Every Parent Should Know These Lifesaving Skills

If your child’s heart suddenly stops working, would you know what to do?
Man doing CPR

Sudden cardiac arrest (SCA) is a life-threatening condition in which the heart’s electrical system malfunctions and the heart can no longer pump oxygen-rich blood to the brain and vital organs.
SCA is the number one cause of death in the USA. SCA is the number cause of death in teenage athletes. A sudden cardiac arrest can happen to children as well as adults.

There are many causes, including underlying heart disease, a blow to the chest, asthma, drowning, electrocution, diabetes, and allergic reaction.

When CPR and an AED are administered within the first 3-5 minutes of collapse, the victim has a 75% greater chance of survival. Cardiopulmonary resuscitation (CPR) is an emergency procedure that combines chest compressions often with artificial ventilation in an effort to manually preserve intact brain function until further measures are taken to restore spontaneous blood circulation and breathing in a person who is in cardiac arrest. CPR pumps oxygen-rich blood to the brain and major organs to sustain life; an AED can deliver a lifesaving shock to the heart and get it beating effectively again.

To check for breathing, use the acronym LLF(Look, Listen and Feel) Look to see if their chest is rising and falling. Listen over their mouth and nose for breathing sounds. Feel their breath against your cheek for 10 seconds.

Did you know that the human person can bear without a breath between 3 TO 7 minutes?

ALSO, READ: How to clear the airway of an unconscious person

Quick! Someone is choking! Seconds count because the brain can’t go without oxygen for more than 5 to 10 minutes without suffering irreversible brain damage. When an object becomes lodged in a person’s throat, it can stop them from breathing immediately. Stand behind a victim, wrap your arms around them, make a fist and grab it, then press it into their upper abdomen. Several quick thrusts should help dislodge the object and get the person breathing again. Just in case, and especially for babies and children, learn the proper technique in a course.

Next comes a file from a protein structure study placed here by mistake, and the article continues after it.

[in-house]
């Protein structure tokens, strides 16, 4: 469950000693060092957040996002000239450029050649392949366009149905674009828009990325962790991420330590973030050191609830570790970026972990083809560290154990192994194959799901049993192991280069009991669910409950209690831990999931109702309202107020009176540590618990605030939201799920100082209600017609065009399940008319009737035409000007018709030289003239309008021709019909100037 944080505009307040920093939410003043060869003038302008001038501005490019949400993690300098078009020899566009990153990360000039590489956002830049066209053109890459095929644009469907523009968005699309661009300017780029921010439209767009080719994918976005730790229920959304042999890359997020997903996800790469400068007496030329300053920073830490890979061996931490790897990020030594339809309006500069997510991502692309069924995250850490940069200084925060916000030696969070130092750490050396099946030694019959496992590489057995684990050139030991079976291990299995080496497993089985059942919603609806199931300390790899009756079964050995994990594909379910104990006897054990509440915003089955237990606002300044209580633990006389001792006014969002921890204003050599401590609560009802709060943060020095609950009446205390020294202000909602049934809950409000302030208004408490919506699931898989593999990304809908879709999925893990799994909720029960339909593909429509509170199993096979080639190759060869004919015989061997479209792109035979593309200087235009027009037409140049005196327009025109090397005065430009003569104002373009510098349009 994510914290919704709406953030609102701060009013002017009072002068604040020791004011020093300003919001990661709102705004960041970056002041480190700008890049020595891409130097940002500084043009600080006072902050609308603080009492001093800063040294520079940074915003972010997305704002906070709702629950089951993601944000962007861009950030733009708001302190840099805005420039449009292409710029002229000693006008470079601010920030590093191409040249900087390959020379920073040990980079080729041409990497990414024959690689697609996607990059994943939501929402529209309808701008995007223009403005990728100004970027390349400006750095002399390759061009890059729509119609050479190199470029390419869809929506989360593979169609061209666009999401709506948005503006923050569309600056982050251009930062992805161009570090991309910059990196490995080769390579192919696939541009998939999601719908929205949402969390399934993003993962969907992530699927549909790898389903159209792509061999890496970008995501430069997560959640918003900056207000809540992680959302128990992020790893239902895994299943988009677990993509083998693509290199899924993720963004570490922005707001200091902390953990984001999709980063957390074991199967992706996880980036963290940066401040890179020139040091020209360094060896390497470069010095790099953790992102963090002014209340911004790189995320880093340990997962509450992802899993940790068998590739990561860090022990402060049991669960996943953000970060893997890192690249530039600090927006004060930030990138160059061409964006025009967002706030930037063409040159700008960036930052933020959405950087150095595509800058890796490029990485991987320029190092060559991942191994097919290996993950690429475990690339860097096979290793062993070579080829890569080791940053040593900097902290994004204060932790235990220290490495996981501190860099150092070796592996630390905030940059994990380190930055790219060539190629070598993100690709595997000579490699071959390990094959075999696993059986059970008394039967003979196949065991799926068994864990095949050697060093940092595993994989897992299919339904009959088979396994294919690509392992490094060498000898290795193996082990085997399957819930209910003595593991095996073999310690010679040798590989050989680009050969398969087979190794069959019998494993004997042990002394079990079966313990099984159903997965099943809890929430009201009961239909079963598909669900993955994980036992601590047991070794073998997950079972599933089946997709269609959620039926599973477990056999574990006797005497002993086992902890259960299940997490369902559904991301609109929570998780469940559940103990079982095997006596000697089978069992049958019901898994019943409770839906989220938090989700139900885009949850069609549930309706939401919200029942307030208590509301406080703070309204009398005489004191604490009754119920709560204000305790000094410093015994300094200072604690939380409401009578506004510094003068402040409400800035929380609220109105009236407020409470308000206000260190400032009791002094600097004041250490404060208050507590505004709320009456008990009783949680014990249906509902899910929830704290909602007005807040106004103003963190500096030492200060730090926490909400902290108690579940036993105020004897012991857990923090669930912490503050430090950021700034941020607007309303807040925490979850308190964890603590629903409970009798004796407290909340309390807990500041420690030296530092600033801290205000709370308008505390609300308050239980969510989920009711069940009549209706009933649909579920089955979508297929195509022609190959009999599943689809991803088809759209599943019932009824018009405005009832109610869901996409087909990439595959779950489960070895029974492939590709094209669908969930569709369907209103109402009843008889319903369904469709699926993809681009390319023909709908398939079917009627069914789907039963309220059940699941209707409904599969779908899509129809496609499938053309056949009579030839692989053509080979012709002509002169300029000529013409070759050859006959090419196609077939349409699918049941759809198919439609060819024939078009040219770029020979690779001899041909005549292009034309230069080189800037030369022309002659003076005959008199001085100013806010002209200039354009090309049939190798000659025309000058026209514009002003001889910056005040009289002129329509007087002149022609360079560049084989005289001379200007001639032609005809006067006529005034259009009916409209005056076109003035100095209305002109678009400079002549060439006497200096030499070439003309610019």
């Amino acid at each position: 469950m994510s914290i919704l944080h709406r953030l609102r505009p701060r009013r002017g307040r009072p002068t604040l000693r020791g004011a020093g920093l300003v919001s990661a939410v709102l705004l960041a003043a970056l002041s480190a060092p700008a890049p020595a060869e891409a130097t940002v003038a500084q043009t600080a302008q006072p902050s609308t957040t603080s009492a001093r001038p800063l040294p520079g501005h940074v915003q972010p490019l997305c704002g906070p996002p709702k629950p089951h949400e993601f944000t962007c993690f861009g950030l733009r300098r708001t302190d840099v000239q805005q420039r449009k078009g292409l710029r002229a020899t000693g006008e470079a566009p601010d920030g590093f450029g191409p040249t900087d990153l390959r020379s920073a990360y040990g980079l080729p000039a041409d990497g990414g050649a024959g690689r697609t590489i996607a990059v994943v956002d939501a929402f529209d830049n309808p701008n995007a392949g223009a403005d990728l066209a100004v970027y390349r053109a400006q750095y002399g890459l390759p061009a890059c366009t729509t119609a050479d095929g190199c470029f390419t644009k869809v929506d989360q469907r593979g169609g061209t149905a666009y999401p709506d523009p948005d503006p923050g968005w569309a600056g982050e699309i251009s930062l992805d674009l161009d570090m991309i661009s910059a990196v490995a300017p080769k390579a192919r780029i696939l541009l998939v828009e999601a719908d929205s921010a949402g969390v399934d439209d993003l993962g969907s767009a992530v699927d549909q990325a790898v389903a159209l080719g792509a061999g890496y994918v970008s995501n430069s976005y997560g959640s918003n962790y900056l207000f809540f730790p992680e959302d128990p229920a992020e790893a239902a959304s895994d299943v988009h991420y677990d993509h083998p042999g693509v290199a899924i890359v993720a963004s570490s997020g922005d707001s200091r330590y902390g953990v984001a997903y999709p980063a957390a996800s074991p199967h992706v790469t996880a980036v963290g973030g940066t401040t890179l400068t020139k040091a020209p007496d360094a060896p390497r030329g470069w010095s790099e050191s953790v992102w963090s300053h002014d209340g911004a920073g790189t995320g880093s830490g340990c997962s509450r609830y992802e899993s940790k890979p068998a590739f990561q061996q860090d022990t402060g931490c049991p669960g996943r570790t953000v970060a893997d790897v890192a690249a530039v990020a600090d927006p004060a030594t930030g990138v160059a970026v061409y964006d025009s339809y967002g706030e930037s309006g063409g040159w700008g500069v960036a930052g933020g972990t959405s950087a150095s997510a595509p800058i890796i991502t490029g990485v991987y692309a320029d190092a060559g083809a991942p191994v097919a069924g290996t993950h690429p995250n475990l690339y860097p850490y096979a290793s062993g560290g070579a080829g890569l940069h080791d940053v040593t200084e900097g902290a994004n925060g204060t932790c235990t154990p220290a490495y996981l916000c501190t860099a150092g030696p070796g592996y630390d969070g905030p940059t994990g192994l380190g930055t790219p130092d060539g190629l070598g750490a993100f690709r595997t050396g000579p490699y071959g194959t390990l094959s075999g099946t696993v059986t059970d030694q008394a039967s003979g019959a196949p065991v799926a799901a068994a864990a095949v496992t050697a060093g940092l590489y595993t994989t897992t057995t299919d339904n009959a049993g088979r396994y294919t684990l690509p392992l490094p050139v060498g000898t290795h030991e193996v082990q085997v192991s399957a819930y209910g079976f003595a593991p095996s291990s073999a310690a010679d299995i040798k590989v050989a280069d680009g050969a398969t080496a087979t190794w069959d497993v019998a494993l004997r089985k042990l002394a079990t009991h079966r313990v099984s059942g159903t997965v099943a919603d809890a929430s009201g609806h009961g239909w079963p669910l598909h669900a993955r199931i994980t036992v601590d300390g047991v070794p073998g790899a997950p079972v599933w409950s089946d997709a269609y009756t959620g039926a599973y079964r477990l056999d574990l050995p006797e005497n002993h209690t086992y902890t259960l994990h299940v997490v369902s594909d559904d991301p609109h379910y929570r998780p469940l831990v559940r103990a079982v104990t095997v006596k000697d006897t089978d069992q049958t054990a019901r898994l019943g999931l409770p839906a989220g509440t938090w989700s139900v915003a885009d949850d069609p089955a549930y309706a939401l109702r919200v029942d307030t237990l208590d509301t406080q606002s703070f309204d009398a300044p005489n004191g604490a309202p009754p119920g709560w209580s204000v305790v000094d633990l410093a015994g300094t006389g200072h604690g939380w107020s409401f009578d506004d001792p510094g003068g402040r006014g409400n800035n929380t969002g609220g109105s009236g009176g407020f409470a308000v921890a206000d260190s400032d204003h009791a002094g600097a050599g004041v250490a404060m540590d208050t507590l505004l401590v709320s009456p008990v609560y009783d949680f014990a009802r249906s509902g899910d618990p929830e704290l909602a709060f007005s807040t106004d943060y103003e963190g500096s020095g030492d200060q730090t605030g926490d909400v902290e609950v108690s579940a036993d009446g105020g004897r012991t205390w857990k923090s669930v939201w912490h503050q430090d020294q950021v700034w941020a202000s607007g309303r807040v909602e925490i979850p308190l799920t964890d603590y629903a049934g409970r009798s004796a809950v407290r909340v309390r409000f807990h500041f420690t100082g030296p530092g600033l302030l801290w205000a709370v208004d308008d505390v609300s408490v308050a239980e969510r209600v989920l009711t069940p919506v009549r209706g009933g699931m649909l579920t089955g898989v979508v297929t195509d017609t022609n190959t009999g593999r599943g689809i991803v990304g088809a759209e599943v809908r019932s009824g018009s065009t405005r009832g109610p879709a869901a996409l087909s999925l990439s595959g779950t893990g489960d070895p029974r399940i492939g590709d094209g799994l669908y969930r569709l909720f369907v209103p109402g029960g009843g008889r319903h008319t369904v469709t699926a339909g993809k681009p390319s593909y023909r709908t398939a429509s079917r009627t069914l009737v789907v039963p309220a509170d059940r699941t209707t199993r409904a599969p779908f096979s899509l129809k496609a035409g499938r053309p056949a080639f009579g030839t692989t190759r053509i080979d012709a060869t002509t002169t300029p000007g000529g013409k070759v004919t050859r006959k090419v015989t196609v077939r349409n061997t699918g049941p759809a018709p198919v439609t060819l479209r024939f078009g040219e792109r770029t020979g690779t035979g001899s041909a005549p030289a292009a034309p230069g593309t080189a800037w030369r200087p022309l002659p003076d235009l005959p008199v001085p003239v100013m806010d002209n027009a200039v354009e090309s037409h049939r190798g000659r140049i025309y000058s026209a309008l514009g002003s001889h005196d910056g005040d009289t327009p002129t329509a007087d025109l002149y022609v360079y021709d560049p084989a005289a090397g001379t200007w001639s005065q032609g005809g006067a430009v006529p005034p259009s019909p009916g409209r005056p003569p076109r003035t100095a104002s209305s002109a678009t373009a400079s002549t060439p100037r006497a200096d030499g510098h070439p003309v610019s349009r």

Among the many basic life-saving skills everyone should know is how to help stem the flow of blood from a cut artery, vein, or other wound. Stopping bleeding doesn’t require much training, but again, an in-person first aid class is a good idea. Until then, know that all you have to do is apply a piece of cloth—shirts, towels, and the like work well—to the wound and hold it down with direct pressure. Raise the injured area above the heart as well. There are pressure points on the upper arm and leg you can hold down as well to slow the flow of blood.

Shock occurs when the body’s blood flow diminishes due to a life-threatening injury, loss of blood, and other trauma. Shock can kill just like any major injury, so it’s important to recognize and treat shock while treating other issues. Shock can manifest as dizziness, fainting, cool or pale skin, clamminess, and other unusual changes in the body or the person’s behavior. Keep the person calm and still, cover them with a blanket, elevate the feet so the blood flows toward the brain, and don’t let them drink or eat.

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